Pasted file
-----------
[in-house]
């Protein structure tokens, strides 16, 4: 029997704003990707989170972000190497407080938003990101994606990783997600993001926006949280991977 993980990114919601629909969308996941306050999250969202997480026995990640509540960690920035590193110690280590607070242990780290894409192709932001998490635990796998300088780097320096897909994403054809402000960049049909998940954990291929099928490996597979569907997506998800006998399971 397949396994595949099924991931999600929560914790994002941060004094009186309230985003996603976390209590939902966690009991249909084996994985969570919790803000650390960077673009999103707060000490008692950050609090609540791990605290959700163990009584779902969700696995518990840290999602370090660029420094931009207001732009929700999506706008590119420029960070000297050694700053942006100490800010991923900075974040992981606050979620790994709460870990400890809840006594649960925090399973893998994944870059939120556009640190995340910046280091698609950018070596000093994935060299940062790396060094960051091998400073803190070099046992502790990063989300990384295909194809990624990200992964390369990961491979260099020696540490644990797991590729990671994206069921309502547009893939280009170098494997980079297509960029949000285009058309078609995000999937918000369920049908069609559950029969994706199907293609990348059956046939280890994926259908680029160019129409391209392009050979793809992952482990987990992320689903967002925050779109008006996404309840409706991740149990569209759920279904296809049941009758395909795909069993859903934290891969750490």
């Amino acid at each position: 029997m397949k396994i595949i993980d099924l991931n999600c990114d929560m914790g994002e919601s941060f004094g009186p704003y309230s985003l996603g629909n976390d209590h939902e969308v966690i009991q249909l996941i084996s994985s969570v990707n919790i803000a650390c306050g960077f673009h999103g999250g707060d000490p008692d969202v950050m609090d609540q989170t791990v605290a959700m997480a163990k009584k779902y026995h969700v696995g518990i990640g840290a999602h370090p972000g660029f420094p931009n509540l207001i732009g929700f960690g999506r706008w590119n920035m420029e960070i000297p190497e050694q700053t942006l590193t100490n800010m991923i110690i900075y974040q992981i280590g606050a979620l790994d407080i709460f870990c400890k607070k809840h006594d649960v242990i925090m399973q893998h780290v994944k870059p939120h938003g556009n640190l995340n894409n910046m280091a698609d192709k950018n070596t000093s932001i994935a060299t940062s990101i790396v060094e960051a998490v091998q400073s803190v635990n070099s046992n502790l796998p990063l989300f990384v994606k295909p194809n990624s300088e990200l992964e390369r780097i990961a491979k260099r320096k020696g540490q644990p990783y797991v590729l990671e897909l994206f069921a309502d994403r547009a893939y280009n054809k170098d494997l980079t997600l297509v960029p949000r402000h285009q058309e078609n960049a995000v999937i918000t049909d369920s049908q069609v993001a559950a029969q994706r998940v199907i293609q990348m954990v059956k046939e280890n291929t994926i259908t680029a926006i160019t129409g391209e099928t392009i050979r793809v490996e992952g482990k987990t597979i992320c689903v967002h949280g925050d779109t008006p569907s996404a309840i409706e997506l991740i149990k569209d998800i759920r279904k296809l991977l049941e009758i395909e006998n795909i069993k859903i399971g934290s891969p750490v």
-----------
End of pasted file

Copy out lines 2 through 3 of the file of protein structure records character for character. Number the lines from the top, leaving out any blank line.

């Protein structure tokens, strides 16, 4: 029997704003990707989170972000190497407080938003990101994606990783997600993001926006949280991977 993980990114919601629909969308996941306050999250969202997480026995990640509540960690920035590193110690280590607070242990780290894409192709932001998490635990796998300088780097320096897909994403054809402000960049049909998940954990291929099928490996597979569907997506998800006998399971 397949396994595949099924991931999600929560914790994002941060004094009186309230985003996603976390209590939902966690009991249909084996994985969570919790803000650390960077673009999103707060000490008692950050609090609540791990605290959700163990009584779902969700696995518990840290999602370090660029420094931009207001732009929700999506706008590119420029960070000297050694700053942006100490800010991923900075974040992981606050979620790994709460870990400890809840006594649960925090399973893998994944870059939120556009640190995340910046280091698609950018070596000093994935060299940062790396060094960051091998400073803190070099046992502790990063989300990384295909194809990624990200992964390369990961491979260099020696540490644990797991590729990671994206069921309502547009893939280009170098494997980079297509960029949000285009058309078609995000999937918000369920049908069609559950029969994706199907293609990348059956046939280890994926259908680029160019129409391209392009050979793809992952482990987990992320689903967002925050779109008006996404309840409706991740149990569209759920279904296809049941009758395909795909069993859903934290891969750490």
């Amino acid at each position: 029997m397949k396994i595949i993980d099924l991931n999600c990114d929560m914790g994002e919601s941060f004094g009186p704003y309230s985003l996603g629909n976390d209590h939902e969308v966690i009991q249909l996941i084996s994985s969570v990707n919790i803000a650390c306050g960077f673009h999103g999250g707060d000490p008692d969202v950050m609090d609540q989170t791990v605290a959700m997480a163990k009584k779902y026995h969700v696995g518990i990640g840290a999602h370090p972000g660029f420094p931009n509540l207001i732009g929700f960690g999506r706008w590119n920035m420029e960070i000297p190497e050694q700053t942006l590193t100490n800010m991923i110690i900075y974040q992981i280590g606050a979620l790994d407080i709460f870990c400890k607070k809840h006594d649960v242990i925090m399973q893998h780290v994944k870059p939120h938003g556009n640190l995340n894409n910046m280091a698609d192709k950018n070596t000093s932001i994935a060299t940062s990101i790396v060094e960051a998490v091998q400073s803190v635990n070099s046992n502790l796998p990063l989300f990384v994606k295909p194809n990624s300088e990200l992964e390369r780097i990961a491979k260099r320096k020696g540490q644990p990783y797991v590729l990671e897909l994206f069921a309502d994403r547009a893939y280009n054809k170098d494997l980079t997600l297509v960029p949000r402000h285009q058309e078609n960049a995000v999937i918000t049909d369920s049908q069609v993001a559950a029969q994706r998940v199907i293609q990348m954990v059956k046939e280890n291929t994926i259908t680029a926006i160019t129409g391209e099928t392009i050979r793809v490996e992952g482990k987990t597979i992320c689903v967002h949280g925050d779109t008006p569907s996404a309840i409706e997506l991740i149990k569209d998800i759920r279904k296809l991977l049941e009758i395909e006998n795909i069993k859903i399971g934290s891969p750490v």